One of the things I remember as a child quite visually was a drunk on the street walking down Ocean Front Walk, which is basically on the beach, and seeing him being tormented by a group of kids.  Maybe four or five kids in all, but what they do is taking turns in pushing the drunk to the ground.  Once he tries to get up, they keep pushing him back to the pavement.  What I remember is the sound of the oil wells blended in with the kids taunting the drunk, and his voice pleading for them to stop.  Then it got really ugly.  One of the children began to throw rocks at him.  In a way it was like trapping a small animal, and keeping it contained in a space, as you commit torture on the poor helpless beast. 

Ever since then I never wanted to visit Venice, but I had to go with my parents because they had so many friends who lived there.  Every moment there my stomach would tie up in knots, and nothing could erase the anxiety till we actually leave the neighborhood.  I’m very sensitive to space and location, and if something happens within that specific site, I can never erase it from my mind.  So even watching Jacques Demy’s “Model Shop” brings back the violence of that neighborhood.  Even though I can’t be totally sure, but it seems that Lockwood’s small Venice house is located on or very close to the public beating I witnessed as a child.   By watching the film I become obsessed with the memories, but I know being at a distance and this is only a film, I’m fairly safe from the trauma.  

Living in the canyon areas of Los Angeles, we are often have unwelcome insects in our home.  The kitchen and bathroom would get a sizable population of ants marching on the counter and for some reason in the bathroom washbasin.  On hot days, ants I imagine being thirsty, so I would fill the basin with warm water, and watch them drown.  I would often give a few ants a chance to live or get out of the basin, but with perfect timing I would force the ant under the water to see what he or she will do.  Once it stops struggling, I feel immediately sad and depressed.  It reminded me of the drunk, and now, I also connect the soundtrack to “Model Shop” by the Topanga Canyon band Spirit.  To this day, I’m ashamed of my cruelty but very happy to have a dvd copy of Demy’s “Model Shop. ”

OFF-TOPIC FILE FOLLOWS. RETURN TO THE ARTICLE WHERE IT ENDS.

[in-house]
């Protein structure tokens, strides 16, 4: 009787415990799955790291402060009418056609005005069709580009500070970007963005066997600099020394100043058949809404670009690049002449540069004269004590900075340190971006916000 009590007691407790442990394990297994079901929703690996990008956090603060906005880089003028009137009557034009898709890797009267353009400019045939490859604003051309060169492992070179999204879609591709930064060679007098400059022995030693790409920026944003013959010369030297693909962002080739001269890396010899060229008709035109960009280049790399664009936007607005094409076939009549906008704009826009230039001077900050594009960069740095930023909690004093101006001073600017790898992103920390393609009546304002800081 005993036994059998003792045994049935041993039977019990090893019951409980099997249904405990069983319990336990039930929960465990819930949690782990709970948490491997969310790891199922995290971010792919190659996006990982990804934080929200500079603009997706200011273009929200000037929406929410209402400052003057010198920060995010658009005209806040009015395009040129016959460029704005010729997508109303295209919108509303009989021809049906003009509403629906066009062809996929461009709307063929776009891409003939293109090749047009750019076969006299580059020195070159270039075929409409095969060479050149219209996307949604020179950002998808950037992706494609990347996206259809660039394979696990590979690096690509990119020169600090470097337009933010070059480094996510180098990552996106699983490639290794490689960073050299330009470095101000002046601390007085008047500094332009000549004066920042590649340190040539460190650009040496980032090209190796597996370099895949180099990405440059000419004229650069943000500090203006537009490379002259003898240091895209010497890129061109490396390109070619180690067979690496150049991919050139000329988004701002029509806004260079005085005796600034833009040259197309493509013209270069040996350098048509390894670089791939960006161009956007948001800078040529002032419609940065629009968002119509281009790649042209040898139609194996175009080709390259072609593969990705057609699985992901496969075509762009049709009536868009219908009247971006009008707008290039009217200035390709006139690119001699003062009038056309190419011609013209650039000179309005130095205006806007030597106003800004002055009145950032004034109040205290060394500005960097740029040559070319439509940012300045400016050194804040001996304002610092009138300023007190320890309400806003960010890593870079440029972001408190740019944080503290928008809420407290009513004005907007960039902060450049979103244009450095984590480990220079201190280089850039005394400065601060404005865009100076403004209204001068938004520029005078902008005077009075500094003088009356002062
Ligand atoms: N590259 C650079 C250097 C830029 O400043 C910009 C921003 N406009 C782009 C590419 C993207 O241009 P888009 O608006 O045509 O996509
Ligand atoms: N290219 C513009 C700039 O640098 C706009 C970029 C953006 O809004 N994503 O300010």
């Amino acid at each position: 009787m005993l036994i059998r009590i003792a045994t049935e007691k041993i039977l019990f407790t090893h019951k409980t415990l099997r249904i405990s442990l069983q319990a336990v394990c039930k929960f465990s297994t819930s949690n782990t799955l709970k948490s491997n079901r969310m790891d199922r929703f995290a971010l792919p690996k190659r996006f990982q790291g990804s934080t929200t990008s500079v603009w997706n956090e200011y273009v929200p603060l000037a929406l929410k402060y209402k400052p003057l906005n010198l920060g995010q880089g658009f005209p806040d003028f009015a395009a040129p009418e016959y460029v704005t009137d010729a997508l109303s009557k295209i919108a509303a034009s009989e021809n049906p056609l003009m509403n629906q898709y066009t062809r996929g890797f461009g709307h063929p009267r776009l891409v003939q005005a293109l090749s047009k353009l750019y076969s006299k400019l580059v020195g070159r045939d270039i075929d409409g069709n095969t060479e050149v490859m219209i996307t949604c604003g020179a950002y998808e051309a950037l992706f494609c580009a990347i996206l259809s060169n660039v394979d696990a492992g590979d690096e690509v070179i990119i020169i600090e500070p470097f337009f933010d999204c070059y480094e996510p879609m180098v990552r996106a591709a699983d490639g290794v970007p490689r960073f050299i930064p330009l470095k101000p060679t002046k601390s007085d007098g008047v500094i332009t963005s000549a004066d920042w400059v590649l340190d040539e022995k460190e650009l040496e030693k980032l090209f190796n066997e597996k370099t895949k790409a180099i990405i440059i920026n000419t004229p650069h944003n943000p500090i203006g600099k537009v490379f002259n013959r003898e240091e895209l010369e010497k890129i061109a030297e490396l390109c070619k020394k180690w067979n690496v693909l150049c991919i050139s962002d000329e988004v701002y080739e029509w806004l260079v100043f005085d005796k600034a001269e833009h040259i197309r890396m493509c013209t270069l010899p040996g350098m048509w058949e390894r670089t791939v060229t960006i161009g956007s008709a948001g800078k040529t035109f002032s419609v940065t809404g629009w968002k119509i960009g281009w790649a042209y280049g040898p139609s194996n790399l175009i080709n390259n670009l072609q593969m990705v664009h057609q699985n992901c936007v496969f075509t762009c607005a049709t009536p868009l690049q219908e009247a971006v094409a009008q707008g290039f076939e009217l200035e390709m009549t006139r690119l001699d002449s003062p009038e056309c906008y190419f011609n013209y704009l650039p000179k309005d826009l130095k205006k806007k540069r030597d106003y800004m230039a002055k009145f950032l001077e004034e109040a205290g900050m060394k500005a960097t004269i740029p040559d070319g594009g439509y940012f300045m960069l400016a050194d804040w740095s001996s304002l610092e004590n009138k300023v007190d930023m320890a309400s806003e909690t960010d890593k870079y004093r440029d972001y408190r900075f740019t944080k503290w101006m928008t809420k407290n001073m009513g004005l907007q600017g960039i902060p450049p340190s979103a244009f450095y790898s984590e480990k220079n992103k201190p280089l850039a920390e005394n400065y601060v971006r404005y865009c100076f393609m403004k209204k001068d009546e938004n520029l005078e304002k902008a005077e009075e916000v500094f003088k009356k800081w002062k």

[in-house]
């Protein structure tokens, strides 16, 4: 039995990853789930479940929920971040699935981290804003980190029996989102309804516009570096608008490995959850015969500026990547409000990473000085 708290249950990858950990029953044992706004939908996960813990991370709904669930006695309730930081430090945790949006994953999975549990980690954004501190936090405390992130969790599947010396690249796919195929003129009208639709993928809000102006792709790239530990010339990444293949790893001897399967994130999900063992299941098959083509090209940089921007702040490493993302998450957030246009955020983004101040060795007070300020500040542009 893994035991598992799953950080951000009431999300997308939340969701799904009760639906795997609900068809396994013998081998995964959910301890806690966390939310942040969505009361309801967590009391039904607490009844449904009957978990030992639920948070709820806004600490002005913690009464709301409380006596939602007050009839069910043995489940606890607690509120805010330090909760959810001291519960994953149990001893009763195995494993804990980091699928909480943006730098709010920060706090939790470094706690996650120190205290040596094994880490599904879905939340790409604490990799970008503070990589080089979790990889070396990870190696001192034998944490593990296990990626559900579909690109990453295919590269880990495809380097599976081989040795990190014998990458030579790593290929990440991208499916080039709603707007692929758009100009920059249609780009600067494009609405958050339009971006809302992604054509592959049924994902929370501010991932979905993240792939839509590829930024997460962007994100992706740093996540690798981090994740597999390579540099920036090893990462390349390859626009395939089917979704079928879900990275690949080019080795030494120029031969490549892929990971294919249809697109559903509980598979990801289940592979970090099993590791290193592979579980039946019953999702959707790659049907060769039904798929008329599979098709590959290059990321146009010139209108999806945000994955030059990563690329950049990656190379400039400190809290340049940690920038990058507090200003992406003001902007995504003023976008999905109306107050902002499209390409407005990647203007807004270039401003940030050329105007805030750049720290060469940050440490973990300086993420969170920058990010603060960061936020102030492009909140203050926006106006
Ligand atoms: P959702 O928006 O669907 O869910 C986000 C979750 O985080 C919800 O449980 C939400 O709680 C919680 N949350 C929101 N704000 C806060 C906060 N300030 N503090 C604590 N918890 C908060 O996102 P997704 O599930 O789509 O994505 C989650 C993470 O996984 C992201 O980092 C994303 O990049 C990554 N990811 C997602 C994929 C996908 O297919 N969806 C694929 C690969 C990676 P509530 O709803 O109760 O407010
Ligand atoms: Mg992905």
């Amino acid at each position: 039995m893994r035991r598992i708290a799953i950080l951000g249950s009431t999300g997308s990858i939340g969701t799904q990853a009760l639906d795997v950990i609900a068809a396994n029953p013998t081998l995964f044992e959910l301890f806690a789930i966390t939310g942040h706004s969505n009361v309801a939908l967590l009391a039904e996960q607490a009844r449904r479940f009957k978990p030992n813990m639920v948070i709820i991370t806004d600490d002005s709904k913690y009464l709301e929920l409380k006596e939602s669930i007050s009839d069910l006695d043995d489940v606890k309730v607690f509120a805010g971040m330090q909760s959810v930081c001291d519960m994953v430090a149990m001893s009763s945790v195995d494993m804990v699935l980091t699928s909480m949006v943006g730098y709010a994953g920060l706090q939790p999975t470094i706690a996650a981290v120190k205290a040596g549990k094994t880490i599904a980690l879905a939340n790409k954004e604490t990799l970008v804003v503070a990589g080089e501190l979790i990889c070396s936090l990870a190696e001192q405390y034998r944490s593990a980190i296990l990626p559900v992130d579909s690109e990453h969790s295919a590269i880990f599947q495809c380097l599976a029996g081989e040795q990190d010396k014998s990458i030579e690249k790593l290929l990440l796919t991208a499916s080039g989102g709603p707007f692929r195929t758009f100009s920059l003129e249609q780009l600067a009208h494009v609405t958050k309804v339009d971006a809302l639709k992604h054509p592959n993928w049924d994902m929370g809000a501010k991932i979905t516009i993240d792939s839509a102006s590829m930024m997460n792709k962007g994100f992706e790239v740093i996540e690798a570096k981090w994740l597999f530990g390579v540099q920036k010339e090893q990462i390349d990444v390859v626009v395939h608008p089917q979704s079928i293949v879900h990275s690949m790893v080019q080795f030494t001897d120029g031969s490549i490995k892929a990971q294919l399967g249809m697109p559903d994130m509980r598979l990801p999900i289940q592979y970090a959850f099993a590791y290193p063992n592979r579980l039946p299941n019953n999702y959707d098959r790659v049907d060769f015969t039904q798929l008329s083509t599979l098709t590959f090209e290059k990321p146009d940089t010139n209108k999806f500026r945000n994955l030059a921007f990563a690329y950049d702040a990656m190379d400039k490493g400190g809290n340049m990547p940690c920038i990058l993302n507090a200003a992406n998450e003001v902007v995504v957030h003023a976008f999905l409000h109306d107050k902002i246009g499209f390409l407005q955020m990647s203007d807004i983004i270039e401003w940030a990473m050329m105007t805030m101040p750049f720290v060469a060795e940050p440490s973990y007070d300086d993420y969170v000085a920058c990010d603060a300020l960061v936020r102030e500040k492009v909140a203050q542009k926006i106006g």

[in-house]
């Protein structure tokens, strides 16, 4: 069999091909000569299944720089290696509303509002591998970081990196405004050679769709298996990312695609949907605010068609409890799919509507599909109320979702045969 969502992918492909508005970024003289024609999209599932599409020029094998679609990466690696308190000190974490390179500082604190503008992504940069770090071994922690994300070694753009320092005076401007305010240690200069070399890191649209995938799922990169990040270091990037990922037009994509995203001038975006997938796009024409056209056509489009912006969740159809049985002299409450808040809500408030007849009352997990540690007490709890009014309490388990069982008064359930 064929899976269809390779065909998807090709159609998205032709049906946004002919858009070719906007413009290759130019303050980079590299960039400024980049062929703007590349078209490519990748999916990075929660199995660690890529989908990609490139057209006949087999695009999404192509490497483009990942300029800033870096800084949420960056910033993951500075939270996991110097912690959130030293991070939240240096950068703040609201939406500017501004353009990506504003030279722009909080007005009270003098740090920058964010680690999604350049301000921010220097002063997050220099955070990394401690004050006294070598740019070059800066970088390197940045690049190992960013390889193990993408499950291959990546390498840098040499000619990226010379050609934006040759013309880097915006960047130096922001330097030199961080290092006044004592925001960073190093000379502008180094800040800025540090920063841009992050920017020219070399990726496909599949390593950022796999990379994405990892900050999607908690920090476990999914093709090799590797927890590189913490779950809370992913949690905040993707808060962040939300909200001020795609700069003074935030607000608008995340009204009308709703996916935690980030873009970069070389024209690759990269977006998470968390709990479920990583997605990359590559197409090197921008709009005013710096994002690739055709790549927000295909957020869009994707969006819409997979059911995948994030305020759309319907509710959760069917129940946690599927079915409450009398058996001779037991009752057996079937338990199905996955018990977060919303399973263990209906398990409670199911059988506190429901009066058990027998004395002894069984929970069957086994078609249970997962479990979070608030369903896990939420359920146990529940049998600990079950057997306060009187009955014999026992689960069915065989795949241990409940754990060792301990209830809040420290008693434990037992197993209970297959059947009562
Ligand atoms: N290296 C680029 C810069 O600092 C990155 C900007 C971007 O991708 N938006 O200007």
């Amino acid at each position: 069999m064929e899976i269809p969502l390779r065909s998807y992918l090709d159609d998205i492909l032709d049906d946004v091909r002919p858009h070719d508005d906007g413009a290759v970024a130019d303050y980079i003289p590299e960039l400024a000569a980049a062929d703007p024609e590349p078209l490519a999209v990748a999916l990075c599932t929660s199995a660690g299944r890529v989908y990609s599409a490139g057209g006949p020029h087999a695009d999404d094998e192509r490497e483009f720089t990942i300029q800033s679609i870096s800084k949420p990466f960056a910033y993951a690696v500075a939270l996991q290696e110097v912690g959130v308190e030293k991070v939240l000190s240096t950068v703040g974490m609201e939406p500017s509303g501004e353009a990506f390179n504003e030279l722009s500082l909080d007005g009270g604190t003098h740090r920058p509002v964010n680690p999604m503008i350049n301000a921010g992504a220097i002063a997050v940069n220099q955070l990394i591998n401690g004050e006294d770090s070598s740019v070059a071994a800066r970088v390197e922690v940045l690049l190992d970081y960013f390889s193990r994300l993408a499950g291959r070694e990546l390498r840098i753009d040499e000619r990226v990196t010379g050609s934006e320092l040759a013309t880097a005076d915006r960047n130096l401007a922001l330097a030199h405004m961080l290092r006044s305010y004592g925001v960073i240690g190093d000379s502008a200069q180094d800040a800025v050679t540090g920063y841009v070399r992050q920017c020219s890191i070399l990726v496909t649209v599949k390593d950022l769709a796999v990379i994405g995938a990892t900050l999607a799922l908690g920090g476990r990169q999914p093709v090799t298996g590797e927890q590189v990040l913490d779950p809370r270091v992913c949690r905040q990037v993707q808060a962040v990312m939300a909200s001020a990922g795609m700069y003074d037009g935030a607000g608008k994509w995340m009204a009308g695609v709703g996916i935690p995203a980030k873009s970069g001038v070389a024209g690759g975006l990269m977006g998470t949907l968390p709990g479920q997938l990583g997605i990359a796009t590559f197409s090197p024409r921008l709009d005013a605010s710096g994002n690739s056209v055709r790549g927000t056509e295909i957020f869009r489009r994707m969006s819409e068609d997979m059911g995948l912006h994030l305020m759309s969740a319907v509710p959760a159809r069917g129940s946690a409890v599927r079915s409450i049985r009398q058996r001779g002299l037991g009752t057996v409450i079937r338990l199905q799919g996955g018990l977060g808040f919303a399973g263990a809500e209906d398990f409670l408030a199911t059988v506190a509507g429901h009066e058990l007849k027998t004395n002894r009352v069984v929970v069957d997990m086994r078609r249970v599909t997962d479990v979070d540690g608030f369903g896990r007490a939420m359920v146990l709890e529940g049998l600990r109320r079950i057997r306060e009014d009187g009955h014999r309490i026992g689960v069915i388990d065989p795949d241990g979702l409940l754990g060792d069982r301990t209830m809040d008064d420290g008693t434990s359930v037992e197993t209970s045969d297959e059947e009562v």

Thursday, February 20, 2014

"The Atrocity Exhibition" by J.G. Ballard

First I have to make clear that this is not the ReSearch annotated edition, but a mass market book from a British publisher Thiad Panther, and issued in 1970.  Nevertheless this is a very stimulating book.  J.G. Ballard is probably one of the great visionary writers regarding culture as it is now.  I want to say he predict what will happen, but I think it was happening when he wrote his series of classic novels, but most of us were not aware of that 'Ballard' world that was and is clearly out there and here and everywhere.